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Labours of the field. Clearing wood, plowing, etc. Mural from the tomb of Mennah, scribe and field inspector, 18th Dynasty (1555-1350 BCE), New Kingdom, Shaykh Abd el-Qurna, Thebes, Egypt. Image courtest of the Lessing Photo Archive.

Laborers are shown clearing and ploughing farmland in this mural from the tomb of Mennah, scribe and field inspector, 18th Dynasty (1555-1350 BCE), New Kingdom Period. Image courtesy of the Lessing Photo Archive.

“Fallow” is something we all experience at some point or another, in some capacity. But what is it to “fallow,” exactly? In a Modern religious context, it is often used to refer to stagnation, and describe feelings of personal crisis and confusion. It is a time when — at least, for those with otherwise clear and active “Godphones” — God(s) are silent, or absent in our lives, and we feel alone and without guidance. For those with no clear nor active “Godphone,” the fallow season seems more like a perpetual drought.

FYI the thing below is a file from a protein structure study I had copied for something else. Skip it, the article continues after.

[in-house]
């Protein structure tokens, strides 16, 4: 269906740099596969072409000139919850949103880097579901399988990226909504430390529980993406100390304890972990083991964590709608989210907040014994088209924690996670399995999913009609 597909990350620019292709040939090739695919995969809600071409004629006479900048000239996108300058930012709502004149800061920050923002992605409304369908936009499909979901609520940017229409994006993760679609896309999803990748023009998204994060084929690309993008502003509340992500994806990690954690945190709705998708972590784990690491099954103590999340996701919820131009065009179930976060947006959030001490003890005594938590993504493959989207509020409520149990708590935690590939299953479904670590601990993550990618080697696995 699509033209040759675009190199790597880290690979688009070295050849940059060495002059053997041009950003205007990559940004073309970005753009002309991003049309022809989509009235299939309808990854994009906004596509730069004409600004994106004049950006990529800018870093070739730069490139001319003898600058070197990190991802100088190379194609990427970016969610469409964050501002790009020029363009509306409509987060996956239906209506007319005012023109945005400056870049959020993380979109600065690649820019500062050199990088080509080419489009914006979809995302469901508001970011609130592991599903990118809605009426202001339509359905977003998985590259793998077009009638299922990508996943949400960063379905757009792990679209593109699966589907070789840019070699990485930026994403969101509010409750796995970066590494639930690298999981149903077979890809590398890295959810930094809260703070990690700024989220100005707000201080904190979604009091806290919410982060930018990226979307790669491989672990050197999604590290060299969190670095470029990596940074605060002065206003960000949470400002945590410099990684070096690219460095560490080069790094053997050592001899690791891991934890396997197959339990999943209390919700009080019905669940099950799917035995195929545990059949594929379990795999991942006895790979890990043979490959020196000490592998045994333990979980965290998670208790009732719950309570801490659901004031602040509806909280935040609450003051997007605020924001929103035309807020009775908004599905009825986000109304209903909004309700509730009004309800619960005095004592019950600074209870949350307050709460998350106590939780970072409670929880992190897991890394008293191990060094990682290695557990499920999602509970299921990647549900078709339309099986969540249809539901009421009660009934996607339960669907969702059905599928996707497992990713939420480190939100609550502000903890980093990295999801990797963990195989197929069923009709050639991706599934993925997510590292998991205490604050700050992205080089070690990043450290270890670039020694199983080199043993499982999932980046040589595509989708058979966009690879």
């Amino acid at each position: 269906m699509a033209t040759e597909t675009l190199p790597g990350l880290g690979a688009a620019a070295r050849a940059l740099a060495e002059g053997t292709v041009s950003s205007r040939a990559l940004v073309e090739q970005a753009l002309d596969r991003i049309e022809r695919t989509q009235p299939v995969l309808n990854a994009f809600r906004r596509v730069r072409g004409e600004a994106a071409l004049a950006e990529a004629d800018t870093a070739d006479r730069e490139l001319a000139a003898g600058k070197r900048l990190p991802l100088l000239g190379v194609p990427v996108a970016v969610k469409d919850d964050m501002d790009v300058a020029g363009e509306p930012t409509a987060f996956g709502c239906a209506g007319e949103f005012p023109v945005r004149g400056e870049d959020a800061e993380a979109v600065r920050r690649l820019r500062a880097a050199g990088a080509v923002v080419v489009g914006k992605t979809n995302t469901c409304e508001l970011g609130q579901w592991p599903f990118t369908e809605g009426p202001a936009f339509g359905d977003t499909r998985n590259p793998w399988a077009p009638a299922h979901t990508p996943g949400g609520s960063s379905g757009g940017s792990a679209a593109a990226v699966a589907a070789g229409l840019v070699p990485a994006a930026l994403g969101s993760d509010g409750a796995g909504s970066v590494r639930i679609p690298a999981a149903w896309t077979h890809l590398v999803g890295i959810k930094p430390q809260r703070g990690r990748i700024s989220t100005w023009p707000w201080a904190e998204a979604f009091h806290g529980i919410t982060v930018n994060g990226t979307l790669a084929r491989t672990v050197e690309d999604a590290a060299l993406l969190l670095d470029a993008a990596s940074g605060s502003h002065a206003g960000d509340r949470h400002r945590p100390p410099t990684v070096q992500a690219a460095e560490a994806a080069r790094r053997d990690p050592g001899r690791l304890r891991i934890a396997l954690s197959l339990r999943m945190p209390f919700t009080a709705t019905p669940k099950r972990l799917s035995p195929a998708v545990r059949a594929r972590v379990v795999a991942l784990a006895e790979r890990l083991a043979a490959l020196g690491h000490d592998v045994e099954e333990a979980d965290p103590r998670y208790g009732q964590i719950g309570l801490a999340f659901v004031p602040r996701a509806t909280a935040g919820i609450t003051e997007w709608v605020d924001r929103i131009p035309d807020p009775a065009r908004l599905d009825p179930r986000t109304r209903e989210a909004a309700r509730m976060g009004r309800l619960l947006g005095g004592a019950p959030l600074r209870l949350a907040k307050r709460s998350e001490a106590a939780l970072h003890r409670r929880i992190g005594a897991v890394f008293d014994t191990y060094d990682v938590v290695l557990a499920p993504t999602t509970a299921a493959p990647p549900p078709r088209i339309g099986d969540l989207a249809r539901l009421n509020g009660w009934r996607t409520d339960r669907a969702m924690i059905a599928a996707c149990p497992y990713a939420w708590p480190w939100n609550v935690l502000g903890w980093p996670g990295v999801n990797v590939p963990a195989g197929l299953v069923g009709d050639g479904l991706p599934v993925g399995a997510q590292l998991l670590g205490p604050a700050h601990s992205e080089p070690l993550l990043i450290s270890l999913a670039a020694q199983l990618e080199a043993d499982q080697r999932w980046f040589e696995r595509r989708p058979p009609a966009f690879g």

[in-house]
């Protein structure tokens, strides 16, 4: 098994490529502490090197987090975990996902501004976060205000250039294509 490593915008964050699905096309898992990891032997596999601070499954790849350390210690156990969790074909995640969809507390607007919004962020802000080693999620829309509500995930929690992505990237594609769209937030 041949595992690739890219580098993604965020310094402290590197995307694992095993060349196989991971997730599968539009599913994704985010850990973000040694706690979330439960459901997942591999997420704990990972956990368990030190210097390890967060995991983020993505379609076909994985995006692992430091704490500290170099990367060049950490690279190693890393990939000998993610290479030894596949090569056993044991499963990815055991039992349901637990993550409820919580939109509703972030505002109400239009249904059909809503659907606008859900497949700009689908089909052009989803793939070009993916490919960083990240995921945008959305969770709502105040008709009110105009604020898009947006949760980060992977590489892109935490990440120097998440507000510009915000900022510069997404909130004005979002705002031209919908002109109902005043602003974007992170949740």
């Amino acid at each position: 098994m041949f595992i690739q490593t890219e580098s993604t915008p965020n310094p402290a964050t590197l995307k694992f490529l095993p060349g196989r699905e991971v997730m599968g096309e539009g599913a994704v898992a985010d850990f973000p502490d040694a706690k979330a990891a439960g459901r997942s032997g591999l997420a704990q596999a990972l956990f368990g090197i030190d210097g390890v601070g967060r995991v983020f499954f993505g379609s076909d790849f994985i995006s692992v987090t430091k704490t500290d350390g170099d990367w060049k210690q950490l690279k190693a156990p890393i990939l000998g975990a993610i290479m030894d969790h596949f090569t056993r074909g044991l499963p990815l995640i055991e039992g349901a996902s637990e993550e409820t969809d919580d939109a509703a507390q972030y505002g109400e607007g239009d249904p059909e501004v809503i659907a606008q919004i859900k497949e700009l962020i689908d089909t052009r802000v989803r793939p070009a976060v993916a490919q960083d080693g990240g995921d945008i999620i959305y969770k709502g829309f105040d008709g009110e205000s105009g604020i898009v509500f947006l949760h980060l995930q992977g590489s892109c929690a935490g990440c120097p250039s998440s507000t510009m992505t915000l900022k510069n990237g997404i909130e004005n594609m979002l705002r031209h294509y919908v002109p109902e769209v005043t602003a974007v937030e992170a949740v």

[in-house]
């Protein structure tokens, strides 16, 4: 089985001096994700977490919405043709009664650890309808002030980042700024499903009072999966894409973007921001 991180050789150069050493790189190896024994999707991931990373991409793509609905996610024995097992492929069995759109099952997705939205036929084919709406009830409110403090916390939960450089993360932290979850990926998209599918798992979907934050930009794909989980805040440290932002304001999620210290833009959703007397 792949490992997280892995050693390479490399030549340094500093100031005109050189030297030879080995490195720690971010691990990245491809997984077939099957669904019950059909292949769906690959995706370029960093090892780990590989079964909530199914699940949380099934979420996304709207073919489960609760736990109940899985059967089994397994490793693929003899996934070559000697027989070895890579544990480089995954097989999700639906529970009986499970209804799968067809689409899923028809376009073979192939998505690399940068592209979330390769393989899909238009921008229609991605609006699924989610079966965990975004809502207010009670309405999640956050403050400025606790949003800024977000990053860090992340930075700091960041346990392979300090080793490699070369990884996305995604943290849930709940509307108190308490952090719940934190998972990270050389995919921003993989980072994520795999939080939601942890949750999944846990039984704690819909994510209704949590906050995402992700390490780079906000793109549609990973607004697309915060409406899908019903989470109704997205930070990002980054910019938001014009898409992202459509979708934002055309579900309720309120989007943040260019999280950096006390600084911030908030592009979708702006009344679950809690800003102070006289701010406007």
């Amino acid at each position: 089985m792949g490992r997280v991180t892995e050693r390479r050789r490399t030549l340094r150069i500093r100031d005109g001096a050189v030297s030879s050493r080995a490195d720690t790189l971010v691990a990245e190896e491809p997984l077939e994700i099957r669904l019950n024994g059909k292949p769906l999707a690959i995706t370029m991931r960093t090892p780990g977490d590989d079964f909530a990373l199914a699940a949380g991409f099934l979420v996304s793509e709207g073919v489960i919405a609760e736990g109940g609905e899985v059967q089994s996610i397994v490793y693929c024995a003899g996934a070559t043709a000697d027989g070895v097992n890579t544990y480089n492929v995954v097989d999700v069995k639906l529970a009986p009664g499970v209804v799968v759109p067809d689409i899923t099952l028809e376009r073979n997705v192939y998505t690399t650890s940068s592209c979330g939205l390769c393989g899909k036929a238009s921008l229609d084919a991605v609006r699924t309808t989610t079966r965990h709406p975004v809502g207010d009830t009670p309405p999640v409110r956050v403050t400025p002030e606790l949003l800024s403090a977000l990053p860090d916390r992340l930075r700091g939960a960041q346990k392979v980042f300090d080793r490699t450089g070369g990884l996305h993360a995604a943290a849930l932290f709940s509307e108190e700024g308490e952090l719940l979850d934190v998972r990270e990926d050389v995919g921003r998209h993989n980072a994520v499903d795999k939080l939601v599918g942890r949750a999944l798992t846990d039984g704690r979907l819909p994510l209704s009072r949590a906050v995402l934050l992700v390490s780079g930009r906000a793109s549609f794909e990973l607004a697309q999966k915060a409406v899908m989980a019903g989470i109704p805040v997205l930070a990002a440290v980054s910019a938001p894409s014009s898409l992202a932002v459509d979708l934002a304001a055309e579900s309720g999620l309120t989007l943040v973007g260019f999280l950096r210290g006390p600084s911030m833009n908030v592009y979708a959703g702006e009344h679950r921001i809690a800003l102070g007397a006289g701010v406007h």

In simplified agricultural terms, to let a field fallow means to plow and harrow the land, but leave that land unsown for a season or so, in order to restore the fertility of that land, and avoid depleting the nutrients contained in the soil. Poor farming methods, it is well-attested, contribute to soil depletion and desertification. If one farms the same field year after year with the same nutrient-greedy crops, ripping plants out by the root once crops have been harvested, et cetera, one will fast find oneself out of luck as a piss-poor steward of one’s patch of earth.